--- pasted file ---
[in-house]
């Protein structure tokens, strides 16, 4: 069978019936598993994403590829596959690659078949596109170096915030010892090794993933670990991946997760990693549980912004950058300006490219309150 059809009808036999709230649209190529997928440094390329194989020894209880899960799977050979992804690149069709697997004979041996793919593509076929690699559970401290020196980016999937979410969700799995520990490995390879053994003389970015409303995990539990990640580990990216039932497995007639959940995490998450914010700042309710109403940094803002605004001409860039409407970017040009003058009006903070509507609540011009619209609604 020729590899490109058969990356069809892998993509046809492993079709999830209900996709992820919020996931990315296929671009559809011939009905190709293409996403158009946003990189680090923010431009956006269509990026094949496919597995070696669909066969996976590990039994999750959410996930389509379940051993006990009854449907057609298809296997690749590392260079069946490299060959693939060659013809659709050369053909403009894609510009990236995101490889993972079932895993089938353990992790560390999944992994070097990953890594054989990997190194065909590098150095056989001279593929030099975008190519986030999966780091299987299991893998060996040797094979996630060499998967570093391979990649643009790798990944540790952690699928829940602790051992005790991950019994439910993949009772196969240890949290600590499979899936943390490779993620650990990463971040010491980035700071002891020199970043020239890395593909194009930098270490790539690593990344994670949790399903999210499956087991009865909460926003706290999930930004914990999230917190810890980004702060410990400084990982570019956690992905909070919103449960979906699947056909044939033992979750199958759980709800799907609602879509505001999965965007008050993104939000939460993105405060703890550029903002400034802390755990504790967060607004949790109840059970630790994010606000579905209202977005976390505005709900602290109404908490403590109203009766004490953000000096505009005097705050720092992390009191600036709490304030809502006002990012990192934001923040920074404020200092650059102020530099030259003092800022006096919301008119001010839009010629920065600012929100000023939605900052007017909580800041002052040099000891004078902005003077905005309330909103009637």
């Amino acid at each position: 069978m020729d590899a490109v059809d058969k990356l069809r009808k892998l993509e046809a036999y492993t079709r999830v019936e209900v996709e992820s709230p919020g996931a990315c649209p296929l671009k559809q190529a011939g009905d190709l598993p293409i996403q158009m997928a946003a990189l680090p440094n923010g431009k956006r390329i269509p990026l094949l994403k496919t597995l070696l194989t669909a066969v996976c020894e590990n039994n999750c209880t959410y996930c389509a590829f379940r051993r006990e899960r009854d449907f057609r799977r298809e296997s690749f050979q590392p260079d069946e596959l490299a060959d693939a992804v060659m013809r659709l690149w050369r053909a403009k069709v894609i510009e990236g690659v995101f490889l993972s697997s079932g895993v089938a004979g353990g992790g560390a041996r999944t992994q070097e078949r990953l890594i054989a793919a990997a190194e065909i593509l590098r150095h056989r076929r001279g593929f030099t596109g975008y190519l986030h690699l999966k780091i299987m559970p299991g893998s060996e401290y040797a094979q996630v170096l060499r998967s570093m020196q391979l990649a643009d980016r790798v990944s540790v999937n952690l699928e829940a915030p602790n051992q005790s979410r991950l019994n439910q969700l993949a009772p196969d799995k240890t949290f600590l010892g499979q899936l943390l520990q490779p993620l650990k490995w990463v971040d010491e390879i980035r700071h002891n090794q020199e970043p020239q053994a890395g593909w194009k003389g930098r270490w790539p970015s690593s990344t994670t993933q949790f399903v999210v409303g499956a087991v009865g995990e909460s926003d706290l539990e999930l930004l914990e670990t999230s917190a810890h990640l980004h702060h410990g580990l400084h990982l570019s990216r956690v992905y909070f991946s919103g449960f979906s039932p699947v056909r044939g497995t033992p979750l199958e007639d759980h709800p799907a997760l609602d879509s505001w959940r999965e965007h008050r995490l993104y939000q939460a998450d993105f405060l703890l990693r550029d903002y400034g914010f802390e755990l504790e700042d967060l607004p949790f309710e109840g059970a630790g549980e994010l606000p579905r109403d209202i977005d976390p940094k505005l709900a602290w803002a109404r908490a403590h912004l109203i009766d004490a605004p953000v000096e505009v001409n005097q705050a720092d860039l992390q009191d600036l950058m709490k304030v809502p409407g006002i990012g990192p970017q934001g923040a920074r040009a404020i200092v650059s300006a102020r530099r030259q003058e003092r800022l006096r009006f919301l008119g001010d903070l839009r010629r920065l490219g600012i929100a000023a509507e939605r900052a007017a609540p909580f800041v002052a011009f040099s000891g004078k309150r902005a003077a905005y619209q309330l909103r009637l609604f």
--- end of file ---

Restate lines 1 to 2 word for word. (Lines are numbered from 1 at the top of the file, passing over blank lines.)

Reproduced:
[in-house]
């Protein structure tokens, strides 16, 4: 069978019936598993994403590829596959690659078949596109170096915030010892090794993933670990991946997760990693549980912004950058300006490219309150 059809009808036999709230649209190529997928440094390329194989020894209880899960799977050979992804690149069709697997004979041996793919593509076929690699559970401290020196980016999937979410969700799995520990490995390879053994003389970015409303995990539990990640580990990216039932497995007639959940995490998450914010700042309710109403940094803002605004001409860039409407970017040009003058009006903070509507609540011009619209609604 020729590899490109058969990356069809892998993509046809492993079709999830209900996709992820919020996931990315296929671009559809011939009905190709293409996403158009946003990189680090923010431009956006269509990026094949496919597995070696669909066969996976590990039994999750959410996930389509379940051993006990009854449907057609298809296997690749590392260079069946490299060959693939060659013809659709050369053909403009894609510009990236995101490889993972079932895993089938353990992790560390999944992994070097990953890594054989990997190194065909590098150095056989001279593929030099975008190519986030999966780091299987299991893998060996040797094979996630060499998967570093391979990649643009790798990944540790952690699928829940602790051992005790991950019994439910993949009772196969240890949290600590499979899936943390490779993620650990990463971040010491980035700071002891020199970043020239890395593909194009930098270490790539690593990344994670949790399903999210499956087991009865909460926003706290999930930004914990999230917190810890980004702060410990400084990982570019956690992905909070919103449960979906699947056909044939033992979750199958759980709800799907609602879509505001999965965007008050993104939000939460993105405060703890550029903002400034802390755990504790967060607004949790109840059970630790994010606000579905209202977005976390505005709900602290109404908490403590109203009766004490953000000096505009005097705050720092992390009191600036709490304030809502006002990012990192934001923040920074404020200092650059102020530099030259003092800022006096919301008119001010839009010629920065600012929100000023939605900052007017909580800041002052040099000891004078902005003077905005309330909103009637």